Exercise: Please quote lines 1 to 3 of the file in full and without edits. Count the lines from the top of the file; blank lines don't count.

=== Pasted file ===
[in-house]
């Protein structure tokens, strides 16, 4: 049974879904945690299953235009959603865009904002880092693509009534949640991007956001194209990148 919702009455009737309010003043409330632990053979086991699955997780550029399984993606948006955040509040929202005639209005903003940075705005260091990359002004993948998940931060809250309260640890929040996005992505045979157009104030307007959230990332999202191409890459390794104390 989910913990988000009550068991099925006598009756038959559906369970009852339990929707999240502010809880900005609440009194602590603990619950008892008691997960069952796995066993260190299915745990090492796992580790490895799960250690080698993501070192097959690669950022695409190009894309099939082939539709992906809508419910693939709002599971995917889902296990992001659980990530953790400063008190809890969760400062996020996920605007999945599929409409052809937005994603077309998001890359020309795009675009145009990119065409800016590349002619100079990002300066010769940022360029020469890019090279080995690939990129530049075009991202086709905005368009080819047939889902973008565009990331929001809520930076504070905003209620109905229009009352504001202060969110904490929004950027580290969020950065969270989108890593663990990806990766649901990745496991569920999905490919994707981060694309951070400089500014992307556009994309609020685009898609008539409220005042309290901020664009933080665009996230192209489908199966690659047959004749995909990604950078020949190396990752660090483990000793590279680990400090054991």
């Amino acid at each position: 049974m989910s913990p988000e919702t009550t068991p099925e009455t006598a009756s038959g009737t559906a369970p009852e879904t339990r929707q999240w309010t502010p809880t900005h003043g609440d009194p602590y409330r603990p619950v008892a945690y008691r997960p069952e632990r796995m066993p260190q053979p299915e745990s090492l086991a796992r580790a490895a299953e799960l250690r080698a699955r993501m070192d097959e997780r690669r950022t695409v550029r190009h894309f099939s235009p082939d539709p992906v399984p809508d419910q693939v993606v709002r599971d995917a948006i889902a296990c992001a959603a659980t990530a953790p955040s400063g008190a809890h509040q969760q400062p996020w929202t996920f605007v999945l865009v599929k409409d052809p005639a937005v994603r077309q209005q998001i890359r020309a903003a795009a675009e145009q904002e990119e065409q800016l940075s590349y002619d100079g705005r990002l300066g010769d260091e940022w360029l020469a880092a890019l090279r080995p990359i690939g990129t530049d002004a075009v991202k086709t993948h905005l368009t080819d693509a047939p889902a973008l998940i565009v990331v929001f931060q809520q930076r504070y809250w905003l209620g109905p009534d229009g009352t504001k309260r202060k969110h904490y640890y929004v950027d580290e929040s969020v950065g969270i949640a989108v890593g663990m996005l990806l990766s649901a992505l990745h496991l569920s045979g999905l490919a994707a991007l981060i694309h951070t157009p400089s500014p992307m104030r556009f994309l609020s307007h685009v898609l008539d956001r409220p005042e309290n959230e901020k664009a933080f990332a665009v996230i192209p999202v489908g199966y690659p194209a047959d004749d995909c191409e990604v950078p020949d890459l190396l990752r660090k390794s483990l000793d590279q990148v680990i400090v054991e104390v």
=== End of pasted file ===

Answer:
[in-house]
């Protein structure tokens, strides 16, 4: 049974879904945690299953235009959603865009904002880092693509009534949640991007956001194209990148 919702009455009737309010003043409330632990053979086991699955997780550029399984993606948006955040509040929202005639209005903003940075705005260091990359002004993948998940931060809250309260640890929040996005992505045979157009104030307007959230990332999202191409890459390794104390 989910913990988000009550068991099925006598009756038959559906369970009852339990929707999240502010809880900005609440009194602590603990619950008892008691997960069952796995066993260190299915745990090492796992580790490895799960250690080698993501070192097959690669950022695409190009894309099939082939539709992906809508419910693939709002599971995917889902296990992001659980990530953790400063008190809890969760400062996020996920605007999945599929409409052809937005994603077309998001890359020309795009675009145009990119065409800016590349002619100079990002300066010769940022360029020469890019090279080995690939990129530049075009991202086709905005368009080819047939889902973008565009990331929001809520930076504070905003209620109905229009009352504001202060969110904490929004950027580290969020950065969270989108890593663990990806990766649901990745496991569920999905490919994707981060694309951070400089500014992307556009994309609020685009898609008539409220005042309290901020664009933080665009996230192209489908199966690659047959004749995909990604950078020949190396990752660090483990000793590279680990400090054991």
């Amino acid at each position: 049974m989910s913990p988000e919702t009550t068991p099925e009455t006598a009756s038959g009737t559906a369970p009852e879904t339990r929707q999240w309010t502010p809880t900005h003043g609440d009194p602590y409330r603990p619950v008892a945690y008691r997960p069952e632990r796995m066993p260190q053979p299915e745990s090492l086991a796992r580790a490895a299953e799960l250690r080698a699955r993501m070192d097959e997780r690669r950022t695409v550029r190009h894309f099939s235009p082939d539709p992906v399984p809508d419910q693939v993606v709002r599971d995917a948006i889902a296990c992001a959603a659980t990530a953790p955040s400063g008190a809890h509040q969760q400062p996020w929202t996920f605007v999945l865009v599929k409409d052809p005639a937005v994603r077309q209005q998001i890359r020309a903003a795009a675009e145009q904002e990119e065409q800016l940075s590349y002619d100079g705005r990002l300066g010769d260091e940022w360029l020469a880092a890019l090279r080995p990359i690939g990129t530049d002004a075009v991202k086709t993948h905005l368009t080819d693509a047939p889902a973008l998940i565009v990331v929001f931060q809520q930076r504070y809250w905003l209620g109905p009534d229009g009352t504001k309260r202060k969110h904490y640890y929004v950027d580290e929040s969020v950065g969270i949640a989108v890593g663990m996005l990806l990766s649901a992505l990745h496991l569920s045979g999905l490919a994707a991007l981060i694309h951070t157009p400089s500014p992307m104030r556009f994309l609020s307007h685009v898609l008539d956001r409220p005042e309290n959230e901020k664009a933080f990332a665009v996230i192209p999202v489908g199966y690659p194209a047959d004749d995909c191409e990604v950078p020949d890459l190396l990752r660090k390794s483990l000793d590279q990148v680990i400090v054991e104390v």